In a similar fashion, the words, "I will not blot out his name from the Book of Life," at once suggest the understatement of a litotes. No Christian will have his name blotted from that book. His eternal identity rests on the fact that he is an individual whose name is written in heaven (Luke 10:20). And that is just the point. The litotes, taken in the light of the surrounding statements, implies: "Your everlasting name is supremely secure. For, as you stand clothed in a victor's garments, I will acknowledge that name in the august presence of My Father and before the holy angels."4

Abundant and triumphant life, superlative and everlasting honor, are thus the rewards held out to the struggling Christians at Smyrna and Sardis. The use of litotes in both of these promises is a way of imparting, through understatement, the delicate suggestion that the experience will significantly excel the description that is given of it. Just as when someone says, "If you do this, you won't regret it," he means, "Your recompense will result in the very opposite of regret," so our Lord is saying to the overcomer that his reward will be the very opposite of injury from the second death or of losing an eternal name!

But rewards they most assuredly are, as are all of the risen Savior's promises to overcomers. And thus there is a sense in which this final book of the biblical canon, through these challenging calls to victory, effectively punctuates the teaching of the entire New Testament on the subject of spiritual conflict and eternal rewards.5 The figure who emerges from these portraits is a conqueror, just as Jesus was Conqueror. The rewarded one is a victor worthy of co-heirship with the greatest Victor in human history.


1Zane C. Hodges, Grace in Eclipse, Second Edition (Dallas [Box 141167], TX [75214]: Redención Viva, 1985, 1987), pp. 109-111, 119-20. Used by permission.

2J. William Fuller, "'I Will Not Erase His Name from the Book of Life' (Revelation 3:5)," Journal of the Evangelical Theological Society 26 (1983): 299....

3Tatford clearly thinks in terms of litotes when he writes of the promise of Revelation 2:11, "True life lay beyond. In no wise should he be touched by the second death and the very form of the expression but emphasizes the certainty of that truer and fuller life." Fredk. A. Tatford, Prophecy's Last Word (London: Pickering & Inglis, 1947), p. 46.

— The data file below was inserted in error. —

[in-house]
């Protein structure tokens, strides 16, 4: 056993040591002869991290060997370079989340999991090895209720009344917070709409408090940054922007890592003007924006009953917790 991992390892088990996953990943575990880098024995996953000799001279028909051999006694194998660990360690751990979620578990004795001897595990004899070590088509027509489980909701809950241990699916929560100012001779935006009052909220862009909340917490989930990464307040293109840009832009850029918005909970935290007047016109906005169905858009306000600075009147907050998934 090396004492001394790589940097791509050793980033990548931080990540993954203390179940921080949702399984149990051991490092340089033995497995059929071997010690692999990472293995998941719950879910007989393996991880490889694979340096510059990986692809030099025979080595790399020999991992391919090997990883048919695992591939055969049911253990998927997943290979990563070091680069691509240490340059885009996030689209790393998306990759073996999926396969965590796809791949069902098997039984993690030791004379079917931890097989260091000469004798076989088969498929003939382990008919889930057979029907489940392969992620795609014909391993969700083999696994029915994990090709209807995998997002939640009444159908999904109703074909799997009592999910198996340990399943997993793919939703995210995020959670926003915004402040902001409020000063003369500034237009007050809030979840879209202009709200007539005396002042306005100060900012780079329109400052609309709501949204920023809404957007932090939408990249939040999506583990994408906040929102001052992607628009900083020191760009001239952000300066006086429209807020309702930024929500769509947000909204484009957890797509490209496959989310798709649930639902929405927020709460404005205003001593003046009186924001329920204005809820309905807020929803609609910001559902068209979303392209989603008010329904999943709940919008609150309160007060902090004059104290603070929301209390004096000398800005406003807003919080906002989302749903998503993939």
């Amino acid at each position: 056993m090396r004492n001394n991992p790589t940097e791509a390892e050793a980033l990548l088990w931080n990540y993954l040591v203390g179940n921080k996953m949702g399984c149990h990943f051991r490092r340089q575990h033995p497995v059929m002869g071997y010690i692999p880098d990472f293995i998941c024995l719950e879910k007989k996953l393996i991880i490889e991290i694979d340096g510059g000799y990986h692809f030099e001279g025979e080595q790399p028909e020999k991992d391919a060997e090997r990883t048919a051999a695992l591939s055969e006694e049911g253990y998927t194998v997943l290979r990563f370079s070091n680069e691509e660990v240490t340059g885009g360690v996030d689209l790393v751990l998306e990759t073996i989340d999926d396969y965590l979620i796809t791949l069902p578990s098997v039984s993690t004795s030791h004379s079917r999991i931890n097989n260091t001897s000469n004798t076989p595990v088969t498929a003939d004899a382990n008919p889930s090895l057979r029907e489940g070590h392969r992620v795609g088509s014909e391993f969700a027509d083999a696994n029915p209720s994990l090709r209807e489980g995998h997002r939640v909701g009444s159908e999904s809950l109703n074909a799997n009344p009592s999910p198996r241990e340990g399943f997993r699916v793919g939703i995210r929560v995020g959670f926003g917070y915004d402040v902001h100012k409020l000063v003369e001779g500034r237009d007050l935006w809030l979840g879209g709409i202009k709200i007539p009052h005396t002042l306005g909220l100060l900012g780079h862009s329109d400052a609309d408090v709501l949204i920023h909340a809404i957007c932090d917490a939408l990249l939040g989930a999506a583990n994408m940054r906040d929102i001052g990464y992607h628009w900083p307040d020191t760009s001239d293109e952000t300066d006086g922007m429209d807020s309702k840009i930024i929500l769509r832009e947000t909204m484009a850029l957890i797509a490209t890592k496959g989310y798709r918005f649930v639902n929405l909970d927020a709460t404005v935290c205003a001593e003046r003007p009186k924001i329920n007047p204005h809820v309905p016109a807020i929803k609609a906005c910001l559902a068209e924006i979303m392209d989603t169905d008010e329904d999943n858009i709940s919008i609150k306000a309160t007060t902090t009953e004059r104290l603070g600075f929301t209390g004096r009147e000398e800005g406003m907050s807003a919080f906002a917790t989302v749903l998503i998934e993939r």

4Tatford again interprets through litotes when he writes of Revelation 3:5, "Practically every city of that day kept a role or register of its citizens.... one who had performed some great exploit deserving of special distinction, was honoured by having his name inscribed in golden letters in the citizens roll. Our Lord's emphatic statement, therefore, implies not merely that the name of the overcomer shall not be expunged, but per contra that it shall be inscribed in golden letters in the heavenly roll." His whole discussion is worth reading. Fredk. A. Tatford, Prophecy's Last Word, p.63; see pp. 62-63....

5Alexander Patterson weaves together many strands of truth when he writes about the Judgment Seat of Christ, "Not a service done for Christ loses its reward.. .Then those who have laid up treasure in heaven receive it with manifold interest. All losses are made good. Then it is the promises are fulfilled, made 'to him that overcometh...'" Alexander Patterson, The Greater Life and Works of Christ [New York: Fleming H. Revell, 1896], p.316. This beautiful resume of rewards truth was written in the nineteenth century. How little of it is understood in the twentieth!